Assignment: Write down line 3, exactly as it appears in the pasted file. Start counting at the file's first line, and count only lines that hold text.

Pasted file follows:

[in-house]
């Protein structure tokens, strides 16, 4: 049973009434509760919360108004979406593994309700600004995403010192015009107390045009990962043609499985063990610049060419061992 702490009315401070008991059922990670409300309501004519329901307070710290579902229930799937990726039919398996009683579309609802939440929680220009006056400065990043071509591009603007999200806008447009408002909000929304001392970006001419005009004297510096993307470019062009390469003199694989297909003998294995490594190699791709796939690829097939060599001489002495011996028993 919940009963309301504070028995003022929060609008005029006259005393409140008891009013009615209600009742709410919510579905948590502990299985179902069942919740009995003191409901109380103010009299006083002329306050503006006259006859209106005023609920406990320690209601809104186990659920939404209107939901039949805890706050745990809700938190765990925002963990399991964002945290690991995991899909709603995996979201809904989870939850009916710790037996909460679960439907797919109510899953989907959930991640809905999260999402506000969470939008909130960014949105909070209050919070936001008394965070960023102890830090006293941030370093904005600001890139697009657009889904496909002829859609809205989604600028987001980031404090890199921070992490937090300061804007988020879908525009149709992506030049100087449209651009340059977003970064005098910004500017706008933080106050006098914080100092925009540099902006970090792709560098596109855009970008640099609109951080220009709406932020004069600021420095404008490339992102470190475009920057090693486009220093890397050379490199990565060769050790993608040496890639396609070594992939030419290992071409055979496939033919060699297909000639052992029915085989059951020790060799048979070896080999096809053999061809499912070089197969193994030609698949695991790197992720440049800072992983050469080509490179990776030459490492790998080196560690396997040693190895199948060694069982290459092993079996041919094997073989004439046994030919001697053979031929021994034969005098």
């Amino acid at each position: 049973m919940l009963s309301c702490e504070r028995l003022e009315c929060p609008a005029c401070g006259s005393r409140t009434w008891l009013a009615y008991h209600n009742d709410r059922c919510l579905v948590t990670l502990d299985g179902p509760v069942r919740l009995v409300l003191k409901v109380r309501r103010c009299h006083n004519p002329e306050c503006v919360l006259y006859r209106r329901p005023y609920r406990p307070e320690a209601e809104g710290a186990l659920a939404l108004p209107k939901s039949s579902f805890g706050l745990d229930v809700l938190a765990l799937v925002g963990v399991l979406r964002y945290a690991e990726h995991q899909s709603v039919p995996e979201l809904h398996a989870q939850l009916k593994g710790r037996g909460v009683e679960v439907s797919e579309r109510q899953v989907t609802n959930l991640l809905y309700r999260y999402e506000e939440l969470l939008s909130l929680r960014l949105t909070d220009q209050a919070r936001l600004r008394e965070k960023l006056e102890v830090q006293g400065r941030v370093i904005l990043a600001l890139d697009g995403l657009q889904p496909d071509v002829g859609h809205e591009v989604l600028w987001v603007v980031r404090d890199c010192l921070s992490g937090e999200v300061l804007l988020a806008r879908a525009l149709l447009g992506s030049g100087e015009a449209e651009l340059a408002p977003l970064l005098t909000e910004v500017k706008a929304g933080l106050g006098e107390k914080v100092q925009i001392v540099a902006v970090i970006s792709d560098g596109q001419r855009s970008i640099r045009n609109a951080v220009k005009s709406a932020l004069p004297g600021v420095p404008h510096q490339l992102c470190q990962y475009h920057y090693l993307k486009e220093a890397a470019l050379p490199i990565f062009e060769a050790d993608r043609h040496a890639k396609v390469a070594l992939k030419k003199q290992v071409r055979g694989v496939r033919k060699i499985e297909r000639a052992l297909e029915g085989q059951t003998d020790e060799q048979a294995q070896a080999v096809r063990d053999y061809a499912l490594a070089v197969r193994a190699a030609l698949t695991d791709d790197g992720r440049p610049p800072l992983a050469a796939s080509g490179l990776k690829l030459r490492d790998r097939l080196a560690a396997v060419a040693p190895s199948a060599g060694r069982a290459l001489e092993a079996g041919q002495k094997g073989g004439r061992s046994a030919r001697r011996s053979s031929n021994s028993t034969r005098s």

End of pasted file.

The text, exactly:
């Amino acid at each position: 049973m919940l009963s309301c702490e504070r028995l003022e009315c929060p609008a005029c401070g006259s005393r409140t009434w008891l009013a009615y008991h209600n009742d709410r059922c919510l579905v948590t990670l502990d299985g179902p509760v069942r919740l009995v409300l003191k409901v109380r309501r103010c009299h006083n004519p002329e306050c503006v919360l006259y006859r209106r329901p005023y609920r406990p307070e320690a209601e809104g710290a186990l659920a939404l108004p209107k939901s039949s579902f805890g706050l745990d229930v809700l938190a765990l799937v925002g963990v399991l979406r964002y945290a690991e990726h995991q899909s709603v039919p995996e979201l809904h398996a989870q939850l009916k593994g710790r037996g909460v009683e679960v439907s797919e579309r109510q899953v989907t609802n959930l991640l809905y309700r999260y999402e506000e939440l969470l939008s909130l929680r960014l949105t909070d220009q209050a919070r936001l600004r008394e965070k960023l006056e102890v830090q006293g400065r941030v370093i904005l990043a600001l890139d697009g995403l657009q889904p496909d071509v002829g859609h809205e591009v989604l600028w987001v603007v980031r404090d890199c010192l921070s992490g937090e999200v300061l804007l988020a806008r879908a525009l149709l447009g992506s030049g100087e015009a449209e651009l340059a408002p977003l970064l005098t909000e910004v500017k706008a929304g933080l106050g006098e107390k914080v100092q925009i001392v540099a902006v970090i970006s792709d560098g596109q001419r855009s970008i640099r045009n609109a951080v220009k005009s709406a932020l004069p004297g600021v420095p404008h510096q490339l992102c470190q990962y475009h920057y090693l993307k486009e220093a890397a470019l050379p490199i990565f062009e060769a050790d993608r043609h040496a890639k396609v390469a070594l992939k030419k003199q290992v071409r055979g694989v496939r033919k060699i499985e297909r000639a052992l297909e029915g085989q059951t003998d020790e060799q048979a294995q070896a080999v096809r063990d053999y061809a499912l490594a070089v197969r193994a190699a030609l698949t695991d791709d790197g992720r440049p610049p800072l992983a050469a796939s080509g490179l990776k690829l030459r490492d790998r097939l080196a560690a396997v060419a040693p190895s199948a060599g060694r069982a290459l001489e092993a079996g041919q002495k094997g073989g004439r061992s046994a030919r001697r011996s053979s031929n021994s028993t034969r005098s």